I was not able to sit in on the Zone talk as I was invited to a panel interview with Ward Bell, John Papa, and Dan Wahlin to discuss Angular as it relates to the .NET community. The ZoneJS library is “thread-local storage for JavaScript VMs” that provides “execution contexts” to persist across asynchronous calls. I probably am not doing it justice so be sure to check out the video that is already posted online.

Using Angular with Require

Thomas Burleson took the stage to discuss using Angular with Require. He summarized at a high level that Angular injects instances and Require injects classes.

There are 4 general dependency types: load, construction, runtime, and module. Require provides a package dependency manager, a class injector, a JavaScript file loader, and a process to concatenate JavaScript.

Require has three methods: define (define your dependencies and register a factory) using the AMD (Asynchronous Module Definitions) standard, require (callback function invoked when dependencies are resolved), and config to configure source paths and aliases. He did a great job of showing not only how Angular and Require solve different problems, but how they can work together right now.

The talk is posted online here.

He did not have time for the Angular decorator talk, but posted his slides here.

End to End Testing Using Protractor

Julie Ralph discussed end-to-end (E2E) testing with Protractor. Her words: “Shiny new …” She is a software engineer in test at Google. It replaces the Angular Scenario Runner. Test is about confidence in code. Julie says if you give her a suite of unit tests she will not have confidence your system is going to run … they are a good foundation but you need a good set of E2E tests. Protractor uses WebDriver (also known as Selenium). The framework is specific to Angular, because it can use the knowledge of Angular to make it easier to write tests.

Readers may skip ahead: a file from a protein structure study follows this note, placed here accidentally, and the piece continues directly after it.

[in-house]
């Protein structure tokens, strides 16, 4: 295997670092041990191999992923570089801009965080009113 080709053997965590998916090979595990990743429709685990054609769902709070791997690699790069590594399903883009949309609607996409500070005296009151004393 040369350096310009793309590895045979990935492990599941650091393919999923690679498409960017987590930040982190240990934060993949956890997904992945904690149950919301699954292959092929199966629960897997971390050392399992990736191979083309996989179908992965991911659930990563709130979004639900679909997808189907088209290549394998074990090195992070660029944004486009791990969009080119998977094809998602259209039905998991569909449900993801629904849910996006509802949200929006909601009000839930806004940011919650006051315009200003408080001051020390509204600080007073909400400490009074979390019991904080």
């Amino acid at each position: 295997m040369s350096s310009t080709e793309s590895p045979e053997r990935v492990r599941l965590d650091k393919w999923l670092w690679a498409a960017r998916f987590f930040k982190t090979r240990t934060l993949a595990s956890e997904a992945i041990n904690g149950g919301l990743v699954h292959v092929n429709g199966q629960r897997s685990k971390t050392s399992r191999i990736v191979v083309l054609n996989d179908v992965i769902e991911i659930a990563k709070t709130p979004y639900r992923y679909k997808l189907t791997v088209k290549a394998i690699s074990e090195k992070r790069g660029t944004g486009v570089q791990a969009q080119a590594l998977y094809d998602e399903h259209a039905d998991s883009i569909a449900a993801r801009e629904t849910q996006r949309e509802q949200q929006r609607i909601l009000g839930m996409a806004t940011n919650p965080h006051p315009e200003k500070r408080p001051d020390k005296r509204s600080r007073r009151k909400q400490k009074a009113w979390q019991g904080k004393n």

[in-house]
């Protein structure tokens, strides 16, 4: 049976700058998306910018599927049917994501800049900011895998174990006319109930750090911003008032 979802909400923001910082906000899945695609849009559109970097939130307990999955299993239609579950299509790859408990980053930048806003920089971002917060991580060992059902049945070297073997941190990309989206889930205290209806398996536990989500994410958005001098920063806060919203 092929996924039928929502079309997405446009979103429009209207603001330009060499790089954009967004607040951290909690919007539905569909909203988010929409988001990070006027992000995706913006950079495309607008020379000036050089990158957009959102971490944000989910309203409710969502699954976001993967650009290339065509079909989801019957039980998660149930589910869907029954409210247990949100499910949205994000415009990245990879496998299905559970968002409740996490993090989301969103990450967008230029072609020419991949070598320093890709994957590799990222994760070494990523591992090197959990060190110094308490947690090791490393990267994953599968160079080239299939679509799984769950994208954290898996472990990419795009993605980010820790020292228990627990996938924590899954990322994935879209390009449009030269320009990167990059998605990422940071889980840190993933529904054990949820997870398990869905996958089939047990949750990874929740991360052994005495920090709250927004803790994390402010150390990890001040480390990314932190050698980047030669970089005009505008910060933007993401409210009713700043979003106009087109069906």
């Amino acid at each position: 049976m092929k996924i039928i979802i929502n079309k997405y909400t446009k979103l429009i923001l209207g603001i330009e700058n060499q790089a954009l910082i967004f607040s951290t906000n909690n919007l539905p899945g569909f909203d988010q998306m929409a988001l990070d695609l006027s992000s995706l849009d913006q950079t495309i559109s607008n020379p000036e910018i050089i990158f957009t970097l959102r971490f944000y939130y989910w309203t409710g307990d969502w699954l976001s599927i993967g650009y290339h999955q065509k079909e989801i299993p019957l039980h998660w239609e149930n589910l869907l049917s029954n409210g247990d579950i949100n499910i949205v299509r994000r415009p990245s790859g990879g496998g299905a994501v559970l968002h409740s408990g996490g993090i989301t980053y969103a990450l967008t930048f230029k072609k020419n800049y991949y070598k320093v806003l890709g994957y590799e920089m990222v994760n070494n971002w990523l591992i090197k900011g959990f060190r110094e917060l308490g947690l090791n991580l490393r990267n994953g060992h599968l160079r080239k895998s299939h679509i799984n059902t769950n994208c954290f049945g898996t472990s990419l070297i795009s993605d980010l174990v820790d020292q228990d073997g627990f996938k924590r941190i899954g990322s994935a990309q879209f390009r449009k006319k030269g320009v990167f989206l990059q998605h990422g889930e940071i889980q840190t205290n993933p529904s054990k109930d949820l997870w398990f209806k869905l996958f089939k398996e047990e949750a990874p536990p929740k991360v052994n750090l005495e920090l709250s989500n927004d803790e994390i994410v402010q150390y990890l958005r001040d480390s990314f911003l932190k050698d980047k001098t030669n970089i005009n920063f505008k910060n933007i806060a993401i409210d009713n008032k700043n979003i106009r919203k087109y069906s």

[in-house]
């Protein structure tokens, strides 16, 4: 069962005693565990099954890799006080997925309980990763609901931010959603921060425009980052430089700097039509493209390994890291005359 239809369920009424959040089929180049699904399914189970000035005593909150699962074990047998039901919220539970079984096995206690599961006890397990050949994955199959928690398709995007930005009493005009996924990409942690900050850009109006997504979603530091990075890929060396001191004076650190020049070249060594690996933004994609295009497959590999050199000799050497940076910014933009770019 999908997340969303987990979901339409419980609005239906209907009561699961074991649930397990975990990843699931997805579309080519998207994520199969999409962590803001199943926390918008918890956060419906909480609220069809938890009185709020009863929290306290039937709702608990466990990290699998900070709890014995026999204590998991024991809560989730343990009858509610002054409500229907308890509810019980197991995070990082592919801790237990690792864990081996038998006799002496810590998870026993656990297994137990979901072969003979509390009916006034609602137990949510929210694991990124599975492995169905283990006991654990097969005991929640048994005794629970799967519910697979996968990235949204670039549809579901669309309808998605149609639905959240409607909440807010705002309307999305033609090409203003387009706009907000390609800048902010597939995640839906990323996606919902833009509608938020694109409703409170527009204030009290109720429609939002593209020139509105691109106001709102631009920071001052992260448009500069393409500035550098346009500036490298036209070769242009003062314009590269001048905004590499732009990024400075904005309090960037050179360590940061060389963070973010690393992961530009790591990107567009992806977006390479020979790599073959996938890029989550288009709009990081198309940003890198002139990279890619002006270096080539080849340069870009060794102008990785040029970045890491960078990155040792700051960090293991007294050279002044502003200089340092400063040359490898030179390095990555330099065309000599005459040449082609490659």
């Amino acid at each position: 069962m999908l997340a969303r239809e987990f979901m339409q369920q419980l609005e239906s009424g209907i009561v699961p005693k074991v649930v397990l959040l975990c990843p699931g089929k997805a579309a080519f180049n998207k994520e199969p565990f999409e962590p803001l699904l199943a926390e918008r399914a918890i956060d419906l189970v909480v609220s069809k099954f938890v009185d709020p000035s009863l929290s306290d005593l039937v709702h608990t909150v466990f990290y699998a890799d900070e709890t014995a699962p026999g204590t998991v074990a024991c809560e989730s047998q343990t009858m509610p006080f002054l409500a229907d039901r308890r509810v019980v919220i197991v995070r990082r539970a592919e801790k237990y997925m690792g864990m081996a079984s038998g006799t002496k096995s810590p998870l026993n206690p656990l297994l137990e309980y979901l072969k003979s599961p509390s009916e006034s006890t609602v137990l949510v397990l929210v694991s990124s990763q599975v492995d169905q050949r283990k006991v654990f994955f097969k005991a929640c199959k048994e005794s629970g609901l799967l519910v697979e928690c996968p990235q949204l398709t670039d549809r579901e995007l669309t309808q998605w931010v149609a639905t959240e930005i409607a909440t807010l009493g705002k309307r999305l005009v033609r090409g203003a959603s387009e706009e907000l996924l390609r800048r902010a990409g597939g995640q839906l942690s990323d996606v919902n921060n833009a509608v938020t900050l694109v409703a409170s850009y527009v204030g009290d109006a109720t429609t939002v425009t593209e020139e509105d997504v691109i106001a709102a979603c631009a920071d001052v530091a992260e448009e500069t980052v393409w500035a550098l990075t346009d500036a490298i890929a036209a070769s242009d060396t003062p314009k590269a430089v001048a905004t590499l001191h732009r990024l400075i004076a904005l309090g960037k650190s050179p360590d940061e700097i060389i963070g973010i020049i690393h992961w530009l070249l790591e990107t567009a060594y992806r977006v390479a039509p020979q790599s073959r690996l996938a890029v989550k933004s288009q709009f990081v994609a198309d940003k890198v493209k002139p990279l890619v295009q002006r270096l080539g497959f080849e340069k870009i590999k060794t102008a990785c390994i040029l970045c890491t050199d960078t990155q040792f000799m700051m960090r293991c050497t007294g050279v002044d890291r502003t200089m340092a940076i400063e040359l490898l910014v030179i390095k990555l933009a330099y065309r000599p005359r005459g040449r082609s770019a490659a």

Common complaints about

E2E: tests are hard to write, they are tough to keep up to date, they are slow and flaky, and it’s tough to debug them (not to mention authentication and cleaning up after tests). Protractor helps by providing a manager to keep WebDriver running and up to date. Protractor uses Jasmine to scaffold tests and a similar configuration to Karma. It also provides some special helpers for interacting with the browser and DOM.

Nice “wait for Angular’ function that will let injection and asynchronous code to complete before continuing your test. In the future, the framework will formalize the contract with Angular and migrate internal tests away from the scenario builder.


Jason Aden then discussed ng-model. It is core to great UI components and responsible for 2-way data-binding. It can be used to port jQuery components and enables declarative components. To add this in you use an ng-model in your directive and require it as part of the directive definition.

It interfaces with ng-form to transport input into a model representation. It takes care of alerting listeners. It watches for model changes and changes model representation back to view representations. In short, it is the key “glue” for data-binding.


There is more to come but I probably won’t have to time to wrap up before I post so I figured I would close out here. This conference has made it clear that Angular is a force to be reckoned with and is not only gaining attention, but is being used in real world applications with success. The community is excited and supportive and the releases are coming quickly. The conference was incredibly well-organized and an absolute pleasure to attend. I’m looking forward to watching this community grow over the next year and to future events.

Thanks to all of the organizers and sponsors, and of course to the community for helping make this a great set of tools (I know people feel the favor is returned because of what it saves them when building JavaScript apps). Don’t forget the videos are all available online.